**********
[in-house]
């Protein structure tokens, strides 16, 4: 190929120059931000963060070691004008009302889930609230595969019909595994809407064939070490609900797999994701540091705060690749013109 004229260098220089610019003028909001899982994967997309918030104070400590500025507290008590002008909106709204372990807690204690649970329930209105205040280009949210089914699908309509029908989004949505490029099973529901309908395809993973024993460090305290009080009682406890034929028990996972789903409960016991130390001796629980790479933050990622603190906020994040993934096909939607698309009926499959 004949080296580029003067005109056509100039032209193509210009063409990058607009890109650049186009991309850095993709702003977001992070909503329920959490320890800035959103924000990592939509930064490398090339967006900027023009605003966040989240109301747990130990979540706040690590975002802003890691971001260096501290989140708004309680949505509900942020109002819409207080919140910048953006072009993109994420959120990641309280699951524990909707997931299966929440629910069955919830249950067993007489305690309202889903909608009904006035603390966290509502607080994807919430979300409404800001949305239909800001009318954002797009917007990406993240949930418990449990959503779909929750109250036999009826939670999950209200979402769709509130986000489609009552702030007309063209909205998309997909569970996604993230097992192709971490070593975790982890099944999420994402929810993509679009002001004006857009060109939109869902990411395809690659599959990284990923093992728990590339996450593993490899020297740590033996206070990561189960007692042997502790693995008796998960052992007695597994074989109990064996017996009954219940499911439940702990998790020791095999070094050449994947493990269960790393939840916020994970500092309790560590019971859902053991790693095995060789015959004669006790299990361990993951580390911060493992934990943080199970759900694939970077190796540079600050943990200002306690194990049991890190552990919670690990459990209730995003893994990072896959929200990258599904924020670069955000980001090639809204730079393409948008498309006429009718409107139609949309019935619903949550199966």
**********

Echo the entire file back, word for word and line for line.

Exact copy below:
[in-house]
């Protein structure tokens, strides 16, 4: 190929120059931000963060070691004008009302889930609230595969019909595994809407064939070490609900797999994701540091705060690749013109 004229260098220089610019003028909001899982994967997309918030104070400590500025507290008590002008909106709204372990807690204690649970329930209105205040280009949210089914699908309509029908989004949505490029099973529901309908395809993973024993460090305290009080009682406890034929028990996972789903409960016991130390001796629980790479933050990622603190906020994040993934096909939607698309009926499959 004949080296580029003067005109056509100039032209193509210009063409990058607009890109650049186009991309850095993709702003977001992070909503329920959490320890800035959103924000990592939509930064490398090339967006900027023009605003966040989240109301747990130990979540706040690590975002802003890691971001260096501290989140708004309680949505509900942020109002819409207080919140910048953006072009993109994420959120990641309280699951524990909707997931299966929440629910069955919830249950067993007489305690309202889903909608009904006035603390966290509502607080994807919430979300409404800001949305239909800001009318954002797009917007990406993240949930418990449990959503779909929750109250036999009826939670999950209200979402769709509130986000489609009552702030007309063209909205998309997909569970996604993230097992192709971490070593975790982890099944999420994402929810993509679009002001004006857009060109939109869902990411395809690659599959990284990923093992728990590339996450593993490899020297740590033996206070990561189960007692042997502790693995008796998960052992007695597994074989109990064996017996009954219940499911439940702990998790020791095999070094050449994947493990269960790393939840916020994970500092309790560590019971859902053991790693095995060789015959004669006790299990361990993951580390911060493992934990943080199970759900694939970077190796540079600050943990200002306690194990049991890190552990919670690990459990209730995003893994990072896959929200990258599904924020670069955000980001090639809204730079393409948008498309006429009718409107139609949309019935619903949550199966």